Stress has been linked with a number of harmful effects on physical and mental health, one of the most concerning being its link to an increased risk of heart disease. According to a new study, a person's sex may play an important role in how stress affects his or her heart.
Recent research from the Duke Heart Center, published in the Journal of the American College of Cardiology, examined 254 men and 56 women with stable heart disease. The study found that the sexes have different cardiovascular and psychological reactions to mental stress.
Participants were asked to undergo three stress-inducing tasks: an anger recall test, a math test and a mirror tracing test. During each task and during rest periods between tasks, researchers examined changes in the heart with echocardiography, blood samples and by measuring blood pressure and heart rate.
The researchers found that men had more changes in blood pressure and heart rate in response to mental stress than women did. More women, meanwhile, experienced decreased blood flow to the heart and increased platelet formation, the beginning of blood clots. In terms of the psychological effects, women experienced a greater increase in negative emotions and a greater drop in positive emotions than men.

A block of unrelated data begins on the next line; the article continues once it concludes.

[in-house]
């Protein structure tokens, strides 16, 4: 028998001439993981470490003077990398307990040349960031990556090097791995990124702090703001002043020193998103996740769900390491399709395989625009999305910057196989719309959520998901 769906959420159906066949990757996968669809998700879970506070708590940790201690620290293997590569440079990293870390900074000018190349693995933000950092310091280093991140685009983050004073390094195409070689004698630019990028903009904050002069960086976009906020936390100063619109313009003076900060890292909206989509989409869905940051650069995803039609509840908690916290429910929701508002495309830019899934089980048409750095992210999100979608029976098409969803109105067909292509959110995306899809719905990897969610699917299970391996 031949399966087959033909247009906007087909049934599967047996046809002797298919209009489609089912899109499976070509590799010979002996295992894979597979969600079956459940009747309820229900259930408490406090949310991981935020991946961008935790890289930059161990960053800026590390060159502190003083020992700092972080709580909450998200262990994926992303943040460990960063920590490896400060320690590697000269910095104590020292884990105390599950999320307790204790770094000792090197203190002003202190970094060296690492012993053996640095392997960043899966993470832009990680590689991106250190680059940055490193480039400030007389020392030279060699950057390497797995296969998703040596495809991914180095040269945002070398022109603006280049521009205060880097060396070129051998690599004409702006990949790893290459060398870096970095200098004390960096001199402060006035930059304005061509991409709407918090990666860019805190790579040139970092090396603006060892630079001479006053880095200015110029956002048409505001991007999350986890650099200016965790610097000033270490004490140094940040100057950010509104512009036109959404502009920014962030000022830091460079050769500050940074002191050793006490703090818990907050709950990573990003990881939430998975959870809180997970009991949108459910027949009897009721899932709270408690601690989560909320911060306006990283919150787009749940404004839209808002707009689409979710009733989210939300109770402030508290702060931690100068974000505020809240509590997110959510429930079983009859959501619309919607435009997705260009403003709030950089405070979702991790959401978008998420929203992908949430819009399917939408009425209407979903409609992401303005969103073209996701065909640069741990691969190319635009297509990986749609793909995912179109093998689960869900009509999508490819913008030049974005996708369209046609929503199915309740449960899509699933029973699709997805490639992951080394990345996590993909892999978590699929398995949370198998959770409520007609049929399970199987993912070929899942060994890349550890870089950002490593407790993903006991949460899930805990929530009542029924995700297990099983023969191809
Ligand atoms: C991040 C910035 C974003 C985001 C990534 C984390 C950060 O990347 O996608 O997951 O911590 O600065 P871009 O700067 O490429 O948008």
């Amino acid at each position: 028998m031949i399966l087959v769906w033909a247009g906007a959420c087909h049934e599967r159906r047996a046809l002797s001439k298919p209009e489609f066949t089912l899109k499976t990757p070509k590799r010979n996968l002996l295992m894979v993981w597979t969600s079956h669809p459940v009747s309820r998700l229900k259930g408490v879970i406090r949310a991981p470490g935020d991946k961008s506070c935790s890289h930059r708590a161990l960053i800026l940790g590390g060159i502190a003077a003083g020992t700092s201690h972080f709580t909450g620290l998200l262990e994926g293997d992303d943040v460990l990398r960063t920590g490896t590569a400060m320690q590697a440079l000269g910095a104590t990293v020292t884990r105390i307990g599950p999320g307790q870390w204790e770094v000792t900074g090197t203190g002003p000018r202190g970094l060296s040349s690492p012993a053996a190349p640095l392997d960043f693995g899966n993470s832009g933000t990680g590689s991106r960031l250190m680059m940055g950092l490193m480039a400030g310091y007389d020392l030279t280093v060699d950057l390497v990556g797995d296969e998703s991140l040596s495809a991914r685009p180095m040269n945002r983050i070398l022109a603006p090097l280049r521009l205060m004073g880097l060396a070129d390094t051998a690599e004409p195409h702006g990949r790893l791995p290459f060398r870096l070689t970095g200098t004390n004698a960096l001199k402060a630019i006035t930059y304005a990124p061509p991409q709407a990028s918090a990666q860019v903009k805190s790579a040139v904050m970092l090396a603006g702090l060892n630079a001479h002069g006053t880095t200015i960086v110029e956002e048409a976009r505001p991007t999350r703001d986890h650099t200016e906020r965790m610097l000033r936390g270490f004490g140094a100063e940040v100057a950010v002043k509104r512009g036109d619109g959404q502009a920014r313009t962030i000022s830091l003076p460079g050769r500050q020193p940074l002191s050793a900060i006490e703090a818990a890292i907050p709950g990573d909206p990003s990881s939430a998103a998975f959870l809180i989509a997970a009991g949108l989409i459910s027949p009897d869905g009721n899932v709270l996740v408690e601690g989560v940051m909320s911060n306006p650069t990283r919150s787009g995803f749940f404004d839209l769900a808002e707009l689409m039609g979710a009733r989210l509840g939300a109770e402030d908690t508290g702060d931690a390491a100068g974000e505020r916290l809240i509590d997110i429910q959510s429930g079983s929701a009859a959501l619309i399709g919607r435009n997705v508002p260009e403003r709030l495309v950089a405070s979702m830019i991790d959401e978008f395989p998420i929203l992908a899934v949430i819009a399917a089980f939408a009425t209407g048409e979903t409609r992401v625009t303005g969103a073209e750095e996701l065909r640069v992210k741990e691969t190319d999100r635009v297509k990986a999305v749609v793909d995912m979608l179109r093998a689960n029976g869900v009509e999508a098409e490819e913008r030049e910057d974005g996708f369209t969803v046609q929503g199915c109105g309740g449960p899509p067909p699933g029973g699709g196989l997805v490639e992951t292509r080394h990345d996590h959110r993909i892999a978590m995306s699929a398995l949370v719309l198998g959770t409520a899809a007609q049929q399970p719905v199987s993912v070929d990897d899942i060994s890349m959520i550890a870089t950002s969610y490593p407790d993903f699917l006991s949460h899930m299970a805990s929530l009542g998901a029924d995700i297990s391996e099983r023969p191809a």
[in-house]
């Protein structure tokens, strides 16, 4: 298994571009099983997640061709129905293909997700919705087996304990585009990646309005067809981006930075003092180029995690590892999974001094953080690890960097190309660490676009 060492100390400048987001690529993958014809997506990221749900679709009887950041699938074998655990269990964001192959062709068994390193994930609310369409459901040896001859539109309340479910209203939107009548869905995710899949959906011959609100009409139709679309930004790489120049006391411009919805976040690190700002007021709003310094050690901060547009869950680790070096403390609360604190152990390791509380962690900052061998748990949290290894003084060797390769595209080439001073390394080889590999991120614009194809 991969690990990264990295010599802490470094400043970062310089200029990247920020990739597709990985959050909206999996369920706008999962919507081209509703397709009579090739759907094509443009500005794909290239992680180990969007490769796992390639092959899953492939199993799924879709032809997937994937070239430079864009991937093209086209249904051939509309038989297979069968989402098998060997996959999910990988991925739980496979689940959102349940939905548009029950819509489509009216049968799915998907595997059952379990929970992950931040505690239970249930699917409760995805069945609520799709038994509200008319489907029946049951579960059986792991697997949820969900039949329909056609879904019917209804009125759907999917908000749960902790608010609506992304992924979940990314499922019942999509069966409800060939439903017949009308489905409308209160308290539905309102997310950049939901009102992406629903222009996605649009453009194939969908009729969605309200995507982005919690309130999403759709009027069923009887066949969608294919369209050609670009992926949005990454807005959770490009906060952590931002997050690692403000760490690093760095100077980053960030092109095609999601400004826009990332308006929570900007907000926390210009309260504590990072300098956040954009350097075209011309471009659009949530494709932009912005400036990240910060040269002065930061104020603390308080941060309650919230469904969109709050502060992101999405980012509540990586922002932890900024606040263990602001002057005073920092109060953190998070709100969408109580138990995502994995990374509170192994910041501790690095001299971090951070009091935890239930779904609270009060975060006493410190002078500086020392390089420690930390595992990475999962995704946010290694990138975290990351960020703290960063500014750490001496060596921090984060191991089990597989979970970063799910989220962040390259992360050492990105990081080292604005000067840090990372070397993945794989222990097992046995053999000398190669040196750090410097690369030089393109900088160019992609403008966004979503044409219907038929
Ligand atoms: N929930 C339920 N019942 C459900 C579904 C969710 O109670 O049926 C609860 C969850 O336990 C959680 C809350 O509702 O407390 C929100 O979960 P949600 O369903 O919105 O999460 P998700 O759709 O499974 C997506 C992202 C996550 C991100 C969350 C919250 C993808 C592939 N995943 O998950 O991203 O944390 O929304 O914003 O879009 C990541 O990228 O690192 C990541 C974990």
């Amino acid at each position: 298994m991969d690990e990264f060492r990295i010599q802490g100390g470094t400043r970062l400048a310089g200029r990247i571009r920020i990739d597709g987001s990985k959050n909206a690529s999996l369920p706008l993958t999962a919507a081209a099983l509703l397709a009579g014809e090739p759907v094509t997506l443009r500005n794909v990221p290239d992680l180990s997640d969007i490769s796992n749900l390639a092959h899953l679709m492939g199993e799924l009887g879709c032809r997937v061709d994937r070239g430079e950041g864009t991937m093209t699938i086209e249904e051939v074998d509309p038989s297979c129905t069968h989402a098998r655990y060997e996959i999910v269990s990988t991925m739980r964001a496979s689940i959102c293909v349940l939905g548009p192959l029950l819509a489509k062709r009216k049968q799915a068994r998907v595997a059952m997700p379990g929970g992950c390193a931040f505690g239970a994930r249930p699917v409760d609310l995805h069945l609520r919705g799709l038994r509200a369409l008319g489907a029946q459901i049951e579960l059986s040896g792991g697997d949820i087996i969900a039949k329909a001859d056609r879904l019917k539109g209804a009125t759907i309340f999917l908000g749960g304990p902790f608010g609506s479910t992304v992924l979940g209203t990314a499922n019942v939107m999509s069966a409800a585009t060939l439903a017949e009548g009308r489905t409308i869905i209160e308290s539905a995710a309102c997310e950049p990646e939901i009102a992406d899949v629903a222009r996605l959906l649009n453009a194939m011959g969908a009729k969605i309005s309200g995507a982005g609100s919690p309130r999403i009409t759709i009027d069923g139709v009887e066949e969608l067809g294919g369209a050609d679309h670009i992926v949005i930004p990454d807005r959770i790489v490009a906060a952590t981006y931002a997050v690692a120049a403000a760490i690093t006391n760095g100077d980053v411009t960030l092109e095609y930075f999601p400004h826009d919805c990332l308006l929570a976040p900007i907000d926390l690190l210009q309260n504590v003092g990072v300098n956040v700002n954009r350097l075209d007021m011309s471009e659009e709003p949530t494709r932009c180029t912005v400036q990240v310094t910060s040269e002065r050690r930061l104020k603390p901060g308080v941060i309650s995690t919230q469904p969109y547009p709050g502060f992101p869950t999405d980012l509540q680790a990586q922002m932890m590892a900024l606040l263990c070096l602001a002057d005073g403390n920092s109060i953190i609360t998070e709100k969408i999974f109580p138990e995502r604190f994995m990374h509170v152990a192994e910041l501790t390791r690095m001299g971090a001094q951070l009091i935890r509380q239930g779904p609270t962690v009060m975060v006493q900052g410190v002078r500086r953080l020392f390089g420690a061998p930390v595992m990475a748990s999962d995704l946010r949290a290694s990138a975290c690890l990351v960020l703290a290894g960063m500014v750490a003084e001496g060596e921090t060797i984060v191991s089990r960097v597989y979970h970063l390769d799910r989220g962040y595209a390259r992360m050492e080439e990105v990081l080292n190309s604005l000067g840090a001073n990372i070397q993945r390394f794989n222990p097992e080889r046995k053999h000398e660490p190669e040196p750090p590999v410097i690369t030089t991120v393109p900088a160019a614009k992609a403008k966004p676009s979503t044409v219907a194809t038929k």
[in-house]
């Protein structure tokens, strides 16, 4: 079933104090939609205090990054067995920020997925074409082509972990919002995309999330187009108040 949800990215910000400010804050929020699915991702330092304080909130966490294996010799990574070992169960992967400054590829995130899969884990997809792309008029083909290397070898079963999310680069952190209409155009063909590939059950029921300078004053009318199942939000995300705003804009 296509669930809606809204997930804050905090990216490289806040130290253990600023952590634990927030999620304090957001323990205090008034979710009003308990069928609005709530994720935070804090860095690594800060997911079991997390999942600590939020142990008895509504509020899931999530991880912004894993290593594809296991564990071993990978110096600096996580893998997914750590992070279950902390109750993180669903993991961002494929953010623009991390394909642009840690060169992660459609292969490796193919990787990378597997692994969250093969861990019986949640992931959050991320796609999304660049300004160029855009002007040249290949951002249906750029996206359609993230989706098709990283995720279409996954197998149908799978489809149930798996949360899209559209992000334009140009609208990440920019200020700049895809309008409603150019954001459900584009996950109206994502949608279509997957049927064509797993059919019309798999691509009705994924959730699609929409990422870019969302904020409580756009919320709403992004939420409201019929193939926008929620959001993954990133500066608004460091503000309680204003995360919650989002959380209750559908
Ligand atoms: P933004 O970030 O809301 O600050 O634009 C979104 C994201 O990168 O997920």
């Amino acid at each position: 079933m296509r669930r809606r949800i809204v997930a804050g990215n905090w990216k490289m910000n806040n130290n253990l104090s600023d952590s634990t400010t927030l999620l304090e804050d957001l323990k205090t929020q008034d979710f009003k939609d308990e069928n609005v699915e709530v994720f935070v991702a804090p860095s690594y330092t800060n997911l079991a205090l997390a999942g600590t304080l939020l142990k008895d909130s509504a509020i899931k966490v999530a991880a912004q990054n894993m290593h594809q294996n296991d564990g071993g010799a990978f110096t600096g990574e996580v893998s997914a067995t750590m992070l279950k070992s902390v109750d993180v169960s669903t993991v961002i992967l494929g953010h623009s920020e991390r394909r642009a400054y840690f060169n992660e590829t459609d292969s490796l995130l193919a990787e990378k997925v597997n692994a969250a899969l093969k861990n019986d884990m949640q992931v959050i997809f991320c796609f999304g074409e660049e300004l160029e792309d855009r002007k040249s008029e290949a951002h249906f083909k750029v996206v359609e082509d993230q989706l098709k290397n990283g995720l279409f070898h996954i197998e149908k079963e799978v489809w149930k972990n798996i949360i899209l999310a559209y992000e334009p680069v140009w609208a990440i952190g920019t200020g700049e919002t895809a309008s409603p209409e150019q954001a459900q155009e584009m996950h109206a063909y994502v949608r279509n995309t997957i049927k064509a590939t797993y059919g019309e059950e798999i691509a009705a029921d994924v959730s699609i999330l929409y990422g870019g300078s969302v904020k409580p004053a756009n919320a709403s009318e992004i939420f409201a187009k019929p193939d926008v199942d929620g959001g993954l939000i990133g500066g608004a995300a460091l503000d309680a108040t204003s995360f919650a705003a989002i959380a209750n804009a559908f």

"The relationship between mental stress and cardiovascular disease is well known," the study's lead author, Zainab Samad, M.D., MHS, assistant professor of medicine at Duke University Medical Center, said in a statement. "This study revealed that mental stress affects the cardiovascular health of men and women differently. We need to recognize this difference when evaluating and treating patients for cardiovascular disease."
The study's conclusions echo other recent findings that young women who had recently suffered a heart attack were more likely than men of the same age who had suffered a heart attack to experience inadequate blood flow to the heart in response to emotional stress.